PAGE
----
21 January 2020
Green economy and international trade: On the path to sustainable development

The authors of the report assert that transition to a green economy, just like sustainable development, helps reduce environmental risks, repair ecological scarcities, and improve welfare and social equity. Scientific research demonstrates that the current global efforts are insufficient to mitigate harmful environmental effects. One possible reason why the guiding principles and directives set down in international agreements turn out to be hard to implement is a lack of common understanding between countries about the contribution they need to make towards this task. Also, to assess the progress in the transition to a green economy, it’s necessary to make a more extensive use of instruments for quantitative valuation of environmental changes.

The transition to an inclusive green economy is facilitated by the activities of dedicated international initiatives and platforms within the UN, OECD, the World Bank, etc. Russia, in its turn, is actively creating the conditions for a green economy by implementing targeted programs, informing interested parties, and providing platforms for debate.

To attain their objectives, countries must transform their industrial systems to align them with ecological requirements and ensure adequate financing and investment in natural capital. Meanwhile, it becomes evident that such a transformation is impossible without cooperation at the regional level. Each country must choose its own green transformation path, starting with measures that bring the greatest short-term benefits — for example, improving energy efficiency or natural resources management.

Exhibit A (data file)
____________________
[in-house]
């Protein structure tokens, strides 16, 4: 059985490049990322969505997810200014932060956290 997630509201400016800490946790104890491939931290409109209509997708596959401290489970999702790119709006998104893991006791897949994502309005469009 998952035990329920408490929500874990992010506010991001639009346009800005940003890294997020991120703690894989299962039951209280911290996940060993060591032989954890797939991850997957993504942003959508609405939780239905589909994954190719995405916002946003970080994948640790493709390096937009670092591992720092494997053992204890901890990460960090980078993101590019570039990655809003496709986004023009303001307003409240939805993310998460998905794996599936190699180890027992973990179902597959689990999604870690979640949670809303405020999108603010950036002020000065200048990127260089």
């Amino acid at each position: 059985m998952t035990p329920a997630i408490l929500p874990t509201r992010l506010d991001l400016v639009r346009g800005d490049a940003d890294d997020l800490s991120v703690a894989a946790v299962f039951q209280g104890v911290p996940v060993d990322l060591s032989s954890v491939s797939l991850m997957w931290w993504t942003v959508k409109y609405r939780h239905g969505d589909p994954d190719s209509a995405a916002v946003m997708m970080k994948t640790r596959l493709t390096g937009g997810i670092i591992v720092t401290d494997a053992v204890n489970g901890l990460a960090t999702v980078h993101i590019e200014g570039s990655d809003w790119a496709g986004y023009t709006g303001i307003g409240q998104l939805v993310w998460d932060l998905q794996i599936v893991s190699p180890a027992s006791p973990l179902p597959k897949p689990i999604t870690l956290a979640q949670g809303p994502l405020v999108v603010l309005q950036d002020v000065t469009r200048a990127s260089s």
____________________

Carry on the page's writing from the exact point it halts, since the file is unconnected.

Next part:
Investment in natural capital is viewed as one of the pillars of green economy. According to the data by Climate Bonds Initiative, over the first 9 months of 2019 green bond issuance globally increased by 73.2% compared to the same period of 2018, reaching USD 180.6 bn.

International trade is an important component of global and regional GDP. The share of global export in global GDP in 2014-18 averaged 22.2%. Also, responsible use of international trade mechanisms helps solve the problem of the depletion of exhaustible natural resources, as well as the problem of excessive use of environmentally harmful practices and technologies. Sustainable development can be supported by first, restricting trade in products that are hazardous to health or the environment, and second, liberalizing trade in green products and creating favorable conditions for using them.

Calculations done by the authors of the report demonstrate that the dynamics of global export of hazardous products are in line with the trends found in total global export over the period of 2014-18, i.e. a decline in 2014-16 with a subsequent rise in 2017-18. At the same time, global export of some products that are detrimental to human health and the environment, such as plastic waste, demonstrates a continuing trend to decline.

As for trends in international trade in green products, one illustrative example here is the segment of motor vehicles with electric engines where global export shows positive dynamics in 2017-18. Experts believe that besides developing trade, it’s also necessary to develop infrastructure and create favorable conditions for alternative modes of mobility.

Overall, based on an analysis of major global sources, the authors or the report have concluded that green economy and international trade in green products are definitely stimulating sustainable development and are the key to attaining the Sustainable Development Goals.